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On The Heels Of Progress

Sixth in a series of articles on Spring Creek National Fish Hatchery

(Editor's Note: This is the sixth in a series of articles on Spring Creek National Fish Hatchery, leading up to the facility's 100th anniversary in September.)

1930s - annual salmon harvest drops to 24 million pounds.

Spring Creek Station Logbook; Tuesday, November 24, 1925. "A.M. Irvan Miller, C. Larsen and V. Miller working on eggs 4 hrs. P.M.. Irvan, Miller and Virgil Miller leave for Portland. Hoffman arrives at station to take charge. Meeting Supt. Hawley at Underwood and most of P.M. put in looking over the grounds and putting up stoves. (heat for incubation building) Supt. Hawley returns to Clackamas late in P.M. C. Larsen picking eggs and helping put up stoves 4 hrs. Weather: Cloudy." Roy W. Hoffman

Roy W. Hoffman played a significant role in bringing the Spring Creek National Fish Hatchery (NFH) into the 20th Century. Spring Creek NFH moved from wooden troughs, dirt ponds and sheds to rock lined raceways, fish ladders and fish health. In 1929, a cold storage building was constructed, but electricity was not available until June 1931.

In 1934, Congress passed the Fish and Wildlife Coordination Act that required federal agencies to consider fish losses resulting from water development projects. One such provision required fish passage, providing lifts, and ladders for migrating fish.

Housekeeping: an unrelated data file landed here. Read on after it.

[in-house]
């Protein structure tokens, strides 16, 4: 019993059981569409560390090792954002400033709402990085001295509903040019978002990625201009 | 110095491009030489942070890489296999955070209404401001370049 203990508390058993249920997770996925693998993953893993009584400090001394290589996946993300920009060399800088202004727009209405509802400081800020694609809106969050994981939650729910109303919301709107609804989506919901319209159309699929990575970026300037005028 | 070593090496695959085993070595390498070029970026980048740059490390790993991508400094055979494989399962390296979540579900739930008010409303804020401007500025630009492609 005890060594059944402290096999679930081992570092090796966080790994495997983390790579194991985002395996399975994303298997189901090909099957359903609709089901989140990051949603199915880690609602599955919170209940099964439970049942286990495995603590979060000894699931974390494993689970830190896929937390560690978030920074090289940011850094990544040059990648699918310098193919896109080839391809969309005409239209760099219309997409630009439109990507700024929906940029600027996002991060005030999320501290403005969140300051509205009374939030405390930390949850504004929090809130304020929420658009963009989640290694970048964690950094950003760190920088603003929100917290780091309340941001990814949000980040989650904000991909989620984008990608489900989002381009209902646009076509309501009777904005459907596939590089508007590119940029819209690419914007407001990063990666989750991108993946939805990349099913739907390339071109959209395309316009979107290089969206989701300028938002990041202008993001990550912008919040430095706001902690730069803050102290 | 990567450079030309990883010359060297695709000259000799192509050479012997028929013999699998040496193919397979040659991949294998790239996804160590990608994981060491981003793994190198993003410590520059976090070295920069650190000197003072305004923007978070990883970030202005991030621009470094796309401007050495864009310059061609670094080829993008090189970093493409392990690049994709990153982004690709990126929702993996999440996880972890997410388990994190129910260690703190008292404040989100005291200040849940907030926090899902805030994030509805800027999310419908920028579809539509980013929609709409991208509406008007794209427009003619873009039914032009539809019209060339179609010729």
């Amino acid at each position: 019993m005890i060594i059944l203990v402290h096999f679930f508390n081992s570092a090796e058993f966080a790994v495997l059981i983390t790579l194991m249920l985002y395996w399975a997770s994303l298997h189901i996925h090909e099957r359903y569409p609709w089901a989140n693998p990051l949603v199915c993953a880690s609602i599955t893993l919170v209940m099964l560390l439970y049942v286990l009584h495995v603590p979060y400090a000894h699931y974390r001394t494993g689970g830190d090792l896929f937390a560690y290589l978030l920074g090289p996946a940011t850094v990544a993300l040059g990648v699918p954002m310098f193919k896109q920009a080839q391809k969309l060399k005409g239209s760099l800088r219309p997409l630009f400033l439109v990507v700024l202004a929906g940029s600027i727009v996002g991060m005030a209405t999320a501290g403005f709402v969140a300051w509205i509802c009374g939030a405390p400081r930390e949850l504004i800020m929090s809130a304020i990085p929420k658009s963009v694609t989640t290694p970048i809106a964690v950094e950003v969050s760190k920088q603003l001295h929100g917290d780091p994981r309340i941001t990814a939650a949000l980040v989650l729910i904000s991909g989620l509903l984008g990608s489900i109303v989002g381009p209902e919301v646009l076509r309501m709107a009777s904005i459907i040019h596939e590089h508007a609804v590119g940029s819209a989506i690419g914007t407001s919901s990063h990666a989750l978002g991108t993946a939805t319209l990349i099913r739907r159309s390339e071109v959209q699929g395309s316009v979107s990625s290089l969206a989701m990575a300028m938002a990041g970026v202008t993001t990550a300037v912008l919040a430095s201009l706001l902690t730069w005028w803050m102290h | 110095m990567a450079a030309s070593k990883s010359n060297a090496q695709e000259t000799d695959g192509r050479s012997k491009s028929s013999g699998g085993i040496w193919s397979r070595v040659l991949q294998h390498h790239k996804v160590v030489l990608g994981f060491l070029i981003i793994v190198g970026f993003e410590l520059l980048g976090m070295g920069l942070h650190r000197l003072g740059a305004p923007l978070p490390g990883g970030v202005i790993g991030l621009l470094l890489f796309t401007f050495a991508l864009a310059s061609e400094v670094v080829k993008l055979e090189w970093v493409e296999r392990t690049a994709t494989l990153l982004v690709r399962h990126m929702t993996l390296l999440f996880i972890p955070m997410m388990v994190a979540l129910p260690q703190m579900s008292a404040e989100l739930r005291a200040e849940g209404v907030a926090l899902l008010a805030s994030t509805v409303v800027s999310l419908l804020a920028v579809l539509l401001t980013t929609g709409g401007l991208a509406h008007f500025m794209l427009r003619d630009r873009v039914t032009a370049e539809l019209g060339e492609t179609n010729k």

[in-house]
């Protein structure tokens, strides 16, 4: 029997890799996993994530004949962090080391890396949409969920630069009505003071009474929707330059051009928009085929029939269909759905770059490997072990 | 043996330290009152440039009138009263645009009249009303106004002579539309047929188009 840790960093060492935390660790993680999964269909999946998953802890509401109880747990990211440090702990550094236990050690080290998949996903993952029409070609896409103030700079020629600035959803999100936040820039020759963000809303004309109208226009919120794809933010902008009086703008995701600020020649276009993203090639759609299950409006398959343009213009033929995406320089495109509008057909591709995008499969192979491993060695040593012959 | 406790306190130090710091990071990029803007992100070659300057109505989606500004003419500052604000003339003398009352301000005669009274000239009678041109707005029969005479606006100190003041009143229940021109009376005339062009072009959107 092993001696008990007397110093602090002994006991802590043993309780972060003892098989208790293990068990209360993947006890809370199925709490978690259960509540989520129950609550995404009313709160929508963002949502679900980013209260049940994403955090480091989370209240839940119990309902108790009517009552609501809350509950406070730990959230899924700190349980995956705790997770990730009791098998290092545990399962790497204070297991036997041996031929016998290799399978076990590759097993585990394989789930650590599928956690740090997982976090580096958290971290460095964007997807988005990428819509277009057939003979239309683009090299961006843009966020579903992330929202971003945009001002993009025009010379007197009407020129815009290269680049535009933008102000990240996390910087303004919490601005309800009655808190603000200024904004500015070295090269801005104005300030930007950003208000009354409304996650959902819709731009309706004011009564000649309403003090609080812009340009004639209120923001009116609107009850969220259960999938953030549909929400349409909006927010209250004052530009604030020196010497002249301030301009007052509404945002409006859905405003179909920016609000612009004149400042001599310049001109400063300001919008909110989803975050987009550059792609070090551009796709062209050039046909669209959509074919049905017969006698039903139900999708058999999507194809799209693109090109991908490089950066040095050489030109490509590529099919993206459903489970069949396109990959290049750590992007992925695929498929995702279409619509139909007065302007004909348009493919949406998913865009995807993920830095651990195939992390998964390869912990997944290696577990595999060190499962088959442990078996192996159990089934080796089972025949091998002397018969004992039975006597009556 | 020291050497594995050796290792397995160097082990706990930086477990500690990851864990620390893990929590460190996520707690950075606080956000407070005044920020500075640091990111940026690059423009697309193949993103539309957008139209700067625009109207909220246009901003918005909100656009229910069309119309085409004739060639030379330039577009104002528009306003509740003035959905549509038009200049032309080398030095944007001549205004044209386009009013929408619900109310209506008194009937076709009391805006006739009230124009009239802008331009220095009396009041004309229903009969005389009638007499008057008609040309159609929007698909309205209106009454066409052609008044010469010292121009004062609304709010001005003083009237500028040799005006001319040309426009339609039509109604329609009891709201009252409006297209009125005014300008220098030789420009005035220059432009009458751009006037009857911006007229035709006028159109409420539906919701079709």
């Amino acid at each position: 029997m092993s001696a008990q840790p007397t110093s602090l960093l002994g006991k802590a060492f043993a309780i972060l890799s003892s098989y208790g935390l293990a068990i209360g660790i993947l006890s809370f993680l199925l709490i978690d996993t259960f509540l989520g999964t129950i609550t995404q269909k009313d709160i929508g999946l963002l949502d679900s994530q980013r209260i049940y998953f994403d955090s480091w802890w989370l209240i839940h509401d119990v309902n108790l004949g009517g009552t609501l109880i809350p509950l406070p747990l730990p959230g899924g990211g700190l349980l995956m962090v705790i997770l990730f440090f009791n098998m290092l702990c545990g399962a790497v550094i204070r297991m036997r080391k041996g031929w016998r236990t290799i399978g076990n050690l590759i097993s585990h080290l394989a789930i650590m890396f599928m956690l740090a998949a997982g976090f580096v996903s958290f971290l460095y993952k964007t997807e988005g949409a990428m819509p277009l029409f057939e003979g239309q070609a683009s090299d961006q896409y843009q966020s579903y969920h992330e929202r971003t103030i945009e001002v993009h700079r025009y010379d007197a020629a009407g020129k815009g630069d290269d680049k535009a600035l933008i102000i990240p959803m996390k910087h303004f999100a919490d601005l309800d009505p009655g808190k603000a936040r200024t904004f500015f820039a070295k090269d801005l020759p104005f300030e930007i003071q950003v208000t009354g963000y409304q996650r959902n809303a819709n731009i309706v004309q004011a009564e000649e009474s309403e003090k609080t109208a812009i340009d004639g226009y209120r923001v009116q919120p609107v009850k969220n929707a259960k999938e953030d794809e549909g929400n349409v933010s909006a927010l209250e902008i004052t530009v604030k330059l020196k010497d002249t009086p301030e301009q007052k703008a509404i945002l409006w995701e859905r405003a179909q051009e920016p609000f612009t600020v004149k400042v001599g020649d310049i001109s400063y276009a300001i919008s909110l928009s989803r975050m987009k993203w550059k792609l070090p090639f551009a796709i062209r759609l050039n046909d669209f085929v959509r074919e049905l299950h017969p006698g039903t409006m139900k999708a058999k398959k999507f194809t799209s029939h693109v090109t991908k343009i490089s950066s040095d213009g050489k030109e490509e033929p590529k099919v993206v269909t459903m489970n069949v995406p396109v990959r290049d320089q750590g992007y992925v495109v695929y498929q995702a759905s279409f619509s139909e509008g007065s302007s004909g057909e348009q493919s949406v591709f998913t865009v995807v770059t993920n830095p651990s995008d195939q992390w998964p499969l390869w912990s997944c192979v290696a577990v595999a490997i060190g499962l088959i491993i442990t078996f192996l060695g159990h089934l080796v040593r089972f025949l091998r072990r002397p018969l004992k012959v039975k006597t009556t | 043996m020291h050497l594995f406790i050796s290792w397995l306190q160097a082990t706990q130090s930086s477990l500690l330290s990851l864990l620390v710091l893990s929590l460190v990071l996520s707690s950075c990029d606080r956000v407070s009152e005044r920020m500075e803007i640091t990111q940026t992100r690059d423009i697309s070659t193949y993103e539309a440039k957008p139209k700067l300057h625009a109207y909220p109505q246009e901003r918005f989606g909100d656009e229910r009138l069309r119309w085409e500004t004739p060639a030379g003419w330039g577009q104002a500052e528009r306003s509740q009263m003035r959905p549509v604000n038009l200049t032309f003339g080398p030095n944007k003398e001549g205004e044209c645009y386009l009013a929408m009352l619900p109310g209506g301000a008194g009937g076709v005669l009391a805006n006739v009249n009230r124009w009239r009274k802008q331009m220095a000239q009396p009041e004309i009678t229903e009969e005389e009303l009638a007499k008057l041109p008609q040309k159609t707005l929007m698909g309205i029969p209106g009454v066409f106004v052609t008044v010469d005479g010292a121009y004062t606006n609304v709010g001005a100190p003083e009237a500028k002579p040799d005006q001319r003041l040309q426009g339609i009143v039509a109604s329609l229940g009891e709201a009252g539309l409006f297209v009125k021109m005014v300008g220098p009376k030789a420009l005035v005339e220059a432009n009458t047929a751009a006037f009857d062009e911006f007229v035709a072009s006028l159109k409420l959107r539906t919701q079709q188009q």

The Mitchell Act, passed in 1938, authorized funding to preserve and protect Columbia River Basin salmon. This law directed the establishment of one or more hatcheries in Oregon, Washington, and Idaho; the installation of screens over irrigation ditches; the protection and restoration of salmon habitat; and continued scientific investigation.

The first major changes to the Spring Creek National Fish Hatchery wouldn't be seen until the completion of Bonneville Dam in 1938. The pool of water created behind the dam began to rise and cause flooding problems for the hatchery. In 1941, U.S. Corps of Engineers Bonneville Dam engineers reestablished the station by moving the hatchery buildings, constructing a new fish ladder and building new concrete circular ponds. It was during this time that the hatchery became known as the Underwood Station.

In 1939, the Bureau was transferred to the Department of the Interior and the following year was combined with the Bureau of Biological Survey and renamed the U.S. Fish and Wildlife Service.

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